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Coming back from a business trip via Washington, got a right hand window seat, was slight disappointed as I was hoping to glimpse some autorae  or maybe a STEVE (see space weather for amazing shots).. Pleasantly surprised that Virgin don’t unnecessarily light up the outside of their planes allowing good viewing.. Plenty of stars visible once dark adapted and internal lights suitably shielded. Jupiter rising in southern Virgo, then Scorpio,  a constellation I rarely ever see anything of from the U.K. Then the  milkyway started to rise, noting the Scutum  star cloud and checking SkySafari for noting the blobs of nebulosity that I could pick up strung along below (though some averted vision was needed). I think I might have also picked up the pipe nebulae… a possible dark stripe in the right place. I wonder if any optical aid could be deployed in this situation?
Finally mars and Saturn rising just before we hit the brightening dawn. A most pleasant view, makes me want to find locations I can get a repeat view.. but this time with more time and some bins!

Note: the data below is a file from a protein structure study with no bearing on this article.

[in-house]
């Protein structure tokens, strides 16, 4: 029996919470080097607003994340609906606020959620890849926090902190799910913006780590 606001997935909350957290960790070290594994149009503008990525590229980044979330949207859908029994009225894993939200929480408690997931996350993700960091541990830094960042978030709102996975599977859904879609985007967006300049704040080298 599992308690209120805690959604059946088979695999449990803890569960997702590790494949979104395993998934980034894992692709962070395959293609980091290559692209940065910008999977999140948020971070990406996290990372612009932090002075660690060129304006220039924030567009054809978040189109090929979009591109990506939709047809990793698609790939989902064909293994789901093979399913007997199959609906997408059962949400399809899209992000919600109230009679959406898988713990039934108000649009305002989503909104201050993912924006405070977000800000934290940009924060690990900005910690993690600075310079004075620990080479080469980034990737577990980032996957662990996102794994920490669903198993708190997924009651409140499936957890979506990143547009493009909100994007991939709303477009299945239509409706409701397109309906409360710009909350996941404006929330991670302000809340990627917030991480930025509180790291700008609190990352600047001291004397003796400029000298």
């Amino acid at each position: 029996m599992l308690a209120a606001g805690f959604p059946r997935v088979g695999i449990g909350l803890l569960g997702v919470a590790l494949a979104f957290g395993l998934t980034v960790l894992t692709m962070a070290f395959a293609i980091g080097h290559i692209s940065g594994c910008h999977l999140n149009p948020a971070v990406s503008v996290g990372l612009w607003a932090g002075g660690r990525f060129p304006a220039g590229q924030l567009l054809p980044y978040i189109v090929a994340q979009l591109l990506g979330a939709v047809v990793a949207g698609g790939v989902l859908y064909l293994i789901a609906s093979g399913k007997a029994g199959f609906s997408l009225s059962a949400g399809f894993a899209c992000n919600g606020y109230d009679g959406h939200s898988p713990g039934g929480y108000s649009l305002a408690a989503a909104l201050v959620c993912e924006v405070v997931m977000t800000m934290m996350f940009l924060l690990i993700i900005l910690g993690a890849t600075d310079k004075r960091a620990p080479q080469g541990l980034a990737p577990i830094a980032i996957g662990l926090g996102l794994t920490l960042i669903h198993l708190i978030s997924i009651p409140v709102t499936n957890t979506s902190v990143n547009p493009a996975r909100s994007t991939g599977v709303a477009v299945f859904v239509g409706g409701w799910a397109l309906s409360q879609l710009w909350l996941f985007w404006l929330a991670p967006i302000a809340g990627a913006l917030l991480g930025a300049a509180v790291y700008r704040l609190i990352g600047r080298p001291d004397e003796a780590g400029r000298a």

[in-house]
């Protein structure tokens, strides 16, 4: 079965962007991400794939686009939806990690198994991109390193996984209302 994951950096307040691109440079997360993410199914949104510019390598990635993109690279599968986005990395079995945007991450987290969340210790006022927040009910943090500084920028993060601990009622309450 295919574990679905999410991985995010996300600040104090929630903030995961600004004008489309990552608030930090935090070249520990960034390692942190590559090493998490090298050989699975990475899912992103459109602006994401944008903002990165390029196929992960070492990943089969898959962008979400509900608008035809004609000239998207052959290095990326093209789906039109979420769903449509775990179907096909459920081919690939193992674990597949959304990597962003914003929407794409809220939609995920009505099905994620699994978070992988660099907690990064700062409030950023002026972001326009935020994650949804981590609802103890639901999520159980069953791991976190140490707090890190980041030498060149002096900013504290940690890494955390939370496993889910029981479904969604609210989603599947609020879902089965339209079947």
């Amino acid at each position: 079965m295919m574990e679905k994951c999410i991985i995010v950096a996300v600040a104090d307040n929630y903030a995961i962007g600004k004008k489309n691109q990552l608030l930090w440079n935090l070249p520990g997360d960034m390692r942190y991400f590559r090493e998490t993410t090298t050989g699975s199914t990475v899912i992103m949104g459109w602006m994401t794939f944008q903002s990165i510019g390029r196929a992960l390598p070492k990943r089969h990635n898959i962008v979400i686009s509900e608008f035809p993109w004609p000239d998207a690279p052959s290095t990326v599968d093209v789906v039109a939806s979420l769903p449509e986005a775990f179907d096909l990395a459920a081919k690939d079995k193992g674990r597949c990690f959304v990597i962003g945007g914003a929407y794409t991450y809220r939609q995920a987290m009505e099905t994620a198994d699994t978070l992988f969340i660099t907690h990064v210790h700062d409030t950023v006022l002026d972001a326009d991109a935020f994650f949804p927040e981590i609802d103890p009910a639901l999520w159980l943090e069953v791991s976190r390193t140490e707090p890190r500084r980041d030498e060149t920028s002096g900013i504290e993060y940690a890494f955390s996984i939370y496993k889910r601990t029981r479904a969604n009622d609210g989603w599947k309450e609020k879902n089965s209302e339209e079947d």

PEter

PS No, although I had a few extra inches of legroom and innumerable postures I was unable to actually get any sleep... so am now somewhat zombielike.

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I have never flown over the ocean before, but I hope to experience it someday. Thanks for the report!

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Next year we're flying to NY for a few days, then sailing back on the Queen Mary II. I am definitely taking my Barr & Stroud 10 x 42s for the trip home. I just hope they turn all the deck lights off at some point of the night.

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2 hours ago, PeterW said:

Plenty of stars visible once dark adapted and internal lights suitably shielded.

Well, this, of course, is another answer to our clouded out skies problem – an alternative to having a remote scope, or moving abroad – simply use an aeroplane (balloon?) as a mount.  NASA does it already, but a bit pricey, although no doubt less than FLO's Hubble offering.  :icon_biggrin:

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